Since her coming-out-party in the indie film, Junebug, Amy Adams has been one of the best American actresses of the last decade.  As Margaret Keane, she gives one of her best performances, if not her best.  She embodies in herself and shows the struggle of a woman who is trying to break free of everything that holds her back – including herself.  In her face and in her emotions, Adams conveys the trials of the artist trying to claim her own work and of a woman living in an era when the wife must be “the little wifey” and little more.

It is a testament to Christoph Waltz's skill as an actor and a performer that he keeps Walter Keane from being burned in the radiance of Adams' performance.  Waltz makes it impossible to believe much of what Walter says, but he also keeps the fraudulent painter from becoming a caricature.  In his hands, Walter is a fully realized character, which I realized when I noticed that I was sympathetic to him (just a little) by the end of the film.

Big Eyes, which is essentially a low-budget independent film, is Tim Burton's first good movie in a few years.  With Ed Wood 20 years ago and with Big Eyes now, he shows that he sympathizes and identifies with artists who are off the beaten path, but who take their art as seriously as the “elite” artists.  Burton does indeed know how to let the best dramatic actors do some of their best work.  While I like a “serious” film (or Burton's version of it) such as Big Eyes, I do want more Tim Burton movies like Beetlejuice and Sleepy Hollow, which are both Oscar-winners, by the way.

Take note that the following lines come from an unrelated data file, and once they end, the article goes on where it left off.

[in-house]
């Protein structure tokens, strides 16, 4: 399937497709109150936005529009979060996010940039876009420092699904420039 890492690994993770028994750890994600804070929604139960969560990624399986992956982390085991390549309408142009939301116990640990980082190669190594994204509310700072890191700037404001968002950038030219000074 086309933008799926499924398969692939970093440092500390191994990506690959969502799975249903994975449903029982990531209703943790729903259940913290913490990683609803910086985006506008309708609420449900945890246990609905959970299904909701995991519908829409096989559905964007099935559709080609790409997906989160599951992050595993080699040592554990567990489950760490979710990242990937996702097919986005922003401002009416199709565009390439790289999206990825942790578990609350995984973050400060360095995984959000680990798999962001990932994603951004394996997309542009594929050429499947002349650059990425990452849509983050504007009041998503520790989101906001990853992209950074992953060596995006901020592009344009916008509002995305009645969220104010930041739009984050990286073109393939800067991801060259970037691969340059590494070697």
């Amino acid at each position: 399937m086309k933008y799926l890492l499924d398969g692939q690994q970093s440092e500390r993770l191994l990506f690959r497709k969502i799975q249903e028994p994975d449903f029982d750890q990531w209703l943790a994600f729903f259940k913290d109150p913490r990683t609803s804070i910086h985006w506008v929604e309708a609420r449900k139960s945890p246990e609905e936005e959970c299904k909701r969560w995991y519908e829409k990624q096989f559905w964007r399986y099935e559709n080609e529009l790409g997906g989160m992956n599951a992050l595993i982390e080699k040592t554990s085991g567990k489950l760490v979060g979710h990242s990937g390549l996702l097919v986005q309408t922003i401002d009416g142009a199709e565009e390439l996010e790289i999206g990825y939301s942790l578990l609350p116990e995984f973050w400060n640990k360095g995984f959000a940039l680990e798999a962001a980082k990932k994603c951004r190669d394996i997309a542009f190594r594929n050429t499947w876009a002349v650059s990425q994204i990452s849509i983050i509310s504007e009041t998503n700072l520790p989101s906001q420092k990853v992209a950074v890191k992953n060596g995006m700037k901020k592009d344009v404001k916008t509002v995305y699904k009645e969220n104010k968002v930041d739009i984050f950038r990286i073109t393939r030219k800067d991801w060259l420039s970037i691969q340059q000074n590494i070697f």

8 of 10
A

Thursday, June 11, 2015


NOTES:
2015 Golden Globes, USA:  1 win: “Best Performance by an Actress in a Motion Picture - Comedy or Musical: (Amy Adams); 2 nominations: “Best Performance by an Actor in a Motion Picture - Comedy or Musical” (Christoph Waltz) and “Best Original Song - Motion Picture” (Lana Del Rey and Daniel Heath for "Big Eyes")

2015 BAFTA Awards:  2 nominations: “Best Leading Actress” (Amy Adams) and “Best Production Design” (Rick Heinrichs and Shane Vieau)



Saturday, August 24, 2013

Review: "Elektra," Well, It's Better Than "Catwoman"

TRASH IN MY EYE No. 10 (of 2005) by Leroy Douresseaux

Elektra (2005)
Running time:  97 minutes (1 hour, 37 minutes)
MPAA – PG-13 for action violence
DIRECTOR:  Rob Bowman
WRITERS:  Raven Metzner, Stu Zicherman, and Zak Penn; from a story by Zak Penn (based on movie characters created by Mark Steven Johnson and comic book characters created by Frank Miller)
PRODUCERS:  Avi Arad, Gary Foster, and Mark Steven Johnson
CINEMATOGRAPHER:  Bill Roe
EDITOR:  Kevin Stitt
COMPOSER:  Christophe Beck

SUPERHERO/ACTION/THRILLER

Starring:  Jennifer Garner, Goran Visnjic, Kirsten Prout, Will Yun Lee, Cary-Hiroyuki Tagawa, Terence Stamp, Natassia Malthe, Bob Sapp, and Colin Cunningham with Jason Isaacs

The subject of this movie review is Elektra, a 2005 superhero film starring Jennifer Garner in the title role.  The film is based on the Marvel Comics’ character, Elektra, created by Frank Miller.  Elektra is a spin-off of the 2003 superhero movie, Daredevil, and Stan Lee, co-creator of the Daredevil character, is an executive producer on this movie, as well.  The new movie focuses on Elektra as she tries to protect a single father and his young daughter after being hired to kill them.